DES MOINES. Polk County District Court Judge Glenn Pille today appointed Holmes Foster to serve as Receiver and control the assets and manage business affairs of the Wolford Group, Inc. Foster is the former Iowa Superintendent of Banking and CEO of Banks of Iowa.
The Wolford Group, Inc., the Wolford Corporation, Rodney Wolford, Sr., and Rod Wolford, Jr. are defendants in a consumer fraud lawsuit filed by the Attorney General's Office alleging that the defendants engaged in deception, fraud and misrepresentation in their advertisements, representations and sales practices directed to consumers who wished to sell their homes or buy homes.
When the State's lawsuit was filed August 20, Judge Pille issued a temporary injunction and froze Wolford Group assets. When the suit was filed, Attorney General Tom Miller's Office also asked the court to appoint a Receiver in order to protect the interests "of the lawful owners to such rents, profits, mortgage payments, real estate tax payments, repair payments, and other monies."
Judge Pille's order today gives the Receiver, Foster, authority to control and manage Wolford assets, and to protect assets in the interests of home sellers and buyers and other creditors and investors. Miller's office said it will work with Foster to inventory properties, unravel numerous complicated transactions, clear title to properties, and take other measures to help home sellers and buyers and investors obtain the fairest and best possible resolution to the situation. The Receiver works with approval of the Court. The consumer fraud lawsuit remains pending.
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The State's suit alleged that the defendants advertised and represented to home sellers that they bought homes for cash within a few days of agreeing to purchase a home, when in fact they kept home sellers "on the hook" sometimes for years, often providing little cash to the seller and failing to honor promises to make mortgage payments and tax payments and maintain the property.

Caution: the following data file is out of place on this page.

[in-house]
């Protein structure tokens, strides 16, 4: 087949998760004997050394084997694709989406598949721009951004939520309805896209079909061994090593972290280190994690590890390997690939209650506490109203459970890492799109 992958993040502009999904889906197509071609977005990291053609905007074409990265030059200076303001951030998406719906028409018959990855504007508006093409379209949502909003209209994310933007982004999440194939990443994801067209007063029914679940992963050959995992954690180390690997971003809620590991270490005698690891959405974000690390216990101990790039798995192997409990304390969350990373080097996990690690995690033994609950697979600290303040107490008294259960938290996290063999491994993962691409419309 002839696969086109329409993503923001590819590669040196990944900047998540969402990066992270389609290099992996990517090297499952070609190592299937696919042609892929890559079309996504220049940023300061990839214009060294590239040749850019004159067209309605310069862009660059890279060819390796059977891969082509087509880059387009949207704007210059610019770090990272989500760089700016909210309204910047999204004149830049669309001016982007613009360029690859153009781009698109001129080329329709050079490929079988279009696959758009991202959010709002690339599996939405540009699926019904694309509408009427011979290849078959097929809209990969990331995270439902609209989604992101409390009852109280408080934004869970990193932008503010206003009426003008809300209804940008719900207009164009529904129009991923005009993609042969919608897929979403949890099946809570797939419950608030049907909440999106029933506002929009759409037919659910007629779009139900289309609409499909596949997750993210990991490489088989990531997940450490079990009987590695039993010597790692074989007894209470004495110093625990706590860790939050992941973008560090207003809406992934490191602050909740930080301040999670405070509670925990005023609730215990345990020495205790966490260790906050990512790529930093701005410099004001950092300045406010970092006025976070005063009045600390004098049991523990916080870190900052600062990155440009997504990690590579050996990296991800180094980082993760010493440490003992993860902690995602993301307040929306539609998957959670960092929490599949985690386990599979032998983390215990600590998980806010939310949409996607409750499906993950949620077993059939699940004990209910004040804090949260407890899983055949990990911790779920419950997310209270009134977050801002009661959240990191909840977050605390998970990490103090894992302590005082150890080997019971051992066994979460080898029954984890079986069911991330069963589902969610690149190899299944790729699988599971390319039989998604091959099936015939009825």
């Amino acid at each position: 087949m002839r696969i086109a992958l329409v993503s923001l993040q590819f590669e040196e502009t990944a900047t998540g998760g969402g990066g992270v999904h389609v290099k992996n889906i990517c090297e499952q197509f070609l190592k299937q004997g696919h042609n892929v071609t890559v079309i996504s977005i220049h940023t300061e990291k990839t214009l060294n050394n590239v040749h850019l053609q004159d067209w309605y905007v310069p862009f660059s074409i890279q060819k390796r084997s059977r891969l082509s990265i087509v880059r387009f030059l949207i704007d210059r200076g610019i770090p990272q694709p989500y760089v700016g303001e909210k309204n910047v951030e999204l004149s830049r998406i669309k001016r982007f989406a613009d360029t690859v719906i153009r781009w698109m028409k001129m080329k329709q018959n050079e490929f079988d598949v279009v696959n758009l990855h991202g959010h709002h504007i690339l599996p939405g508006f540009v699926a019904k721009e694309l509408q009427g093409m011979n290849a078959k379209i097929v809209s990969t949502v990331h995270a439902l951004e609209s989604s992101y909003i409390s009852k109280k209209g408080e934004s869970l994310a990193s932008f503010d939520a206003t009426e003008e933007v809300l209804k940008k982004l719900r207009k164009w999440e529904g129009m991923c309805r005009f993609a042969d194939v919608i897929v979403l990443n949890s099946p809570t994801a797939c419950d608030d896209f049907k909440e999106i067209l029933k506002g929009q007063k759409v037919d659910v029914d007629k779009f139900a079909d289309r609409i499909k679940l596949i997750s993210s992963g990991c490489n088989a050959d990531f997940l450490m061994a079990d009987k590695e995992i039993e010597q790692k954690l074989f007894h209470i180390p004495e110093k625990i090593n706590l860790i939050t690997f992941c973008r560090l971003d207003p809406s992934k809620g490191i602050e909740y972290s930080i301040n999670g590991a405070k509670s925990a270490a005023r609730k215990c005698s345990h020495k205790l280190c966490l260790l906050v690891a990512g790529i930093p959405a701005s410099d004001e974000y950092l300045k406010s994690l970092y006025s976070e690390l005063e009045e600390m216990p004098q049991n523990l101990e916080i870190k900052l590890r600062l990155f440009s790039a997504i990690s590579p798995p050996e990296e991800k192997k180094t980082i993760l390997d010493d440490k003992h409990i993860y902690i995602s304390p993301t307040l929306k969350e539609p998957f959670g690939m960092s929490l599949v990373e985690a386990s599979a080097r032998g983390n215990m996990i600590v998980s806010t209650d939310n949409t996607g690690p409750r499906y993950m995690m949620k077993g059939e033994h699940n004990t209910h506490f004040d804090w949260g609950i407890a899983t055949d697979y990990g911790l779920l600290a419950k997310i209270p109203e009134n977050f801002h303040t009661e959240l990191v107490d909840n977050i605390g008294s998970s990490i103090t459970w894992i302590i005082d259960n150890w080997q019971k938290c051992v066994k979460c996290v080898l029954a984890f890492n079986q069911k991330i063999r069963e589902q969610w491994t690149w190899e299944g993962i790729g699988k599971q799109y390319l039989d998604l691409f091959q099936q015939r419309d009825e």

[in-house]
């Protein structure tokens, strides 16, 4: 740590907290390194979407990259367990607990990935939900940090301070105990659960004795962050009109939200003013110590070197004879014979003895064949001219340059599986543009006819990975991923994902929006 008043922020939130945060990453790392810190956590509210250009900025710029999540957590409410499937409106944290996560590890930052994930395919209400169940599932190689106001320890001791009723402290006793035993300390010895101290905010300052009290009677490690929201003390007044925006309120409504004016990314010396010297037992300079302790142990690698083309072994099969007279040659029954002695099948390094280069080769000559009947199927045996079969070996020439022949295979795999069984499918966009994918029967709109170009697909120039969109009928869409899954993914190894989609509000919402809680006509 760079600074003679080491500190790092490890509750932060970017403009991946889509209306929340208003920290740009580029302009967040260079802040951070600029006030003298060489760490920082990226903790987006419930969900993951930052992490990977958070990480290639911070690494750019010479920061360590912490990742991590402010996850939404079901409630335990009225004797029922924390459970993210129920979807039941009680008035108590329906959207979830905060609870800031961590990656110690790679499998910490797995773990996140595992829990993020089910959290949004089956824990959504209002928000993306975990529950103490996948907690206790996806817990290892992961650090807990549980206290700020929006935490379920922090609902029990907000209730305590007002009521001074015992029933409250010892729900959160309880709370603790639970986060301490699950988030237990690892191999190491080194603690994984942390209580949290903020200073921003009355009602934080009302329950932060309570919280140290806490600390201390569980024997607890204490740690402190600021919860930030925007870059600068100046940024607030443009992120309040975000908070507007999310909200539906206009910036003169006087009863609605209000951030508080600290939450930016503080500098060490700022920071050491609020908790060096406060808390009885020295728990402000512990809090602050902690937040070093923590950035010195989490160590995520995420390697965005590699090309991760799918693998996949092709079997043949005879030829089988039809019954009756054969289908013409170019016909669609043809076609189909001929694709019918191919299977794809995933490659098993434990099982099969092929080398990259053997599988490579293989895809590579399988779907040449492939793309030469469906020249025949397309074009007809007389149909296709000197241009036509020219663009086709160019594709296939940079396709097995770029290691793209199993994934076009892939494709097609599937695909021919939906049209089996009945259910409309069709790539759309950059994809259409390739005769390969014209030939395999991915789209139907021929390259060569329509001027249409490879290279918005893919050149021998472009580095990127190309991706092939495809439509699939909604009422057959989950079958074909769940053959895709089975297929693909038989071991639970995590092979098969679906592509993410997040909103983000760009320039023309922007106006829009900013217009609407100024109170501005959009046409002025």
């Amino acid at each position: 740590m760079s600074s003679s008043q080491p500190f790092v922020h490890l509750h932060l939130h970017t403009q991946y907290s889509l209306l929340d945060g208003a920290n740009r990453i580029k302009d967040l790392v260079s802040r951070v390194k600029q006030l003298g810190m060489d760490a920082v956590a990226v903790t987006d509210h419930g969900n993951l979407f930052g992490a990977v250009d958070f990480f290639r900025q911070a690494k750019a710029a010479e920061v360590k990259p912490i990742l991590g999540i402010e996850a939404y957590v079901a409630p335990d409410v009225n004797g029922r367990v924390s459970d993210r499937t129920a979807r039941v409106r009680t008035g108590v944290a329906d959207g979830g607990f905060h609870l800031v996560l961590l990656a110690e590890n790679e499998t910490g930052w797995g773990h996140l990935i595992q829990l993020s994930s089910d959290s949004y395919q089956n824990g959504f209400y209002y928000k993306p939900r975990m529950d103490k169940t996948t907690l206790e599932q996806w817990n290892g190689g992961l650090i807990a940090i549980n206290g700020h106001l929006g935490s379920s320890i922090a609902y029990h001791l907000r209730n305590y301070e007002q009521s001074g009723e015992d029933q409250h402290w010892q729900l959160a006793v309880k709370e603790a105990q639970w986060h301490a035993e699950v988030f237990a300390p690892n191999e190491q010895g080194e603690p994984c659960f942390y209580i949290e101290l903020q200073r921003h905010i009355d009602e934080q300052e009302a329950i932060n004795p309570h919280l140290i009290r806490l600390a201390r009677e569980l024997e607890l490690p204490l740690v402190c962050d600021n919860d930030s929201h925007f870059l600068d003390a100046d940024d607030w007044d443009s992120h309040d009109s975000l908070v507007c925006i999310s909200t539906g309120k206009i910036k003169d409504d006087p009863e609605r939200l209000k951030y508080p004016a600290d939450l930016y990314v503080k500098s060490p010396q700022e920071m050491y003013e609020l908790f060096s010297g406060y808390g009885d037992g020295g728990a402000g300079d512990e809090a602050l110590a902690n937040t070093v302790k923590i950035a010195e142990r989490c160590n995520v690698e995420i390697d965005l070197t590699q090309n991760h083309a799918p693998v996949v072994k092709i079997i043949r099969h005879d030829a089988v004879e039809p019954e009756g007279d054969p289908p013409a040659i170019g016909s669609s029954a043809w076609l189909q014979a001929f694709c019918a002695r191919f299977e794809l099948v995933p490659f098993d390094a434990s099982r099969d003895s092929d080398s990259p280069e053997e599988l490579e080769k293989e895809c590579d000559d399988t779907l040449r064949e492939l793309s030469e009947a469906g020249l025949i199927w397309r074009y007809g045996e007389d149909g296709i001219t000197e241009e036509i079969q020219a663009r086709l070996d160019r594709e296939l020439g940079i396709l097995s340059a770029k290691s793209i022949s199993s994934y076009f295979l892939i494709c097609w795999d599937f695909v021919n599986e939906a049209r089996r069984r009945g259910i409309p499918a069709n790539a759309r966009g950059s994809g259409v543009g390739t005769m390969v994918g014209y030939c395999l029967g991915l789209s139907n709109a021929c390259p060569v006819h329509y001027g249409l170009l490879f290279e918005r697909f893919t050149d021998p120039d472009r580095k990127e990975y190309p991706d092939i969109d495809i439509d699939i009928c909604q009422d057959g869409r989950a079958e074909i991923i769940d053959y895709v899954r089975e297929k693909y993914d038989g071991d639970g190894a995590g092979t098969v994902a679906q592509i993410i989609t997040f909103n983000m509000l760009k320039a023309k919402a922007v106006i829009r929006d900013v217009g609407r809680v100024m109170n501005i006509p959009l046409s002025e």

The suit alleged that, instead of purchasing a seller's home quickly in cash, the defendants entered other agreements with sellers, such as a "real estate option agreement" that might depend on a subsequent buyer closing on a purchase of the house - even though in many instances the buyer was "foreseeably unable to obtain refinancing," according to the suit.
The suit alleged that home sellers also have been harmed when the Wolford Group failed to honor promises that it would make consumers' mortgage payments on a timely basis, maintain property insurance, pay all property taxes before they were due, and maintain the condition of the properties.
In some cases, the suit alleged, Wolford did receive proceeds from some buyers who did manage to obtain refinancing - but failed to pay mortgages outstanding in the seller's names.
The suit also alleged numerous misrepresentations to consumers wishing to buy homes.
The suit asked the Court to impose numerous injunctive restrictions on Wolford representations and practices, to restore money to consumers entitled to reimbursement, and to impose civil penalties up to $40,000 per violation of the Iowa Consumer Fraud Act.
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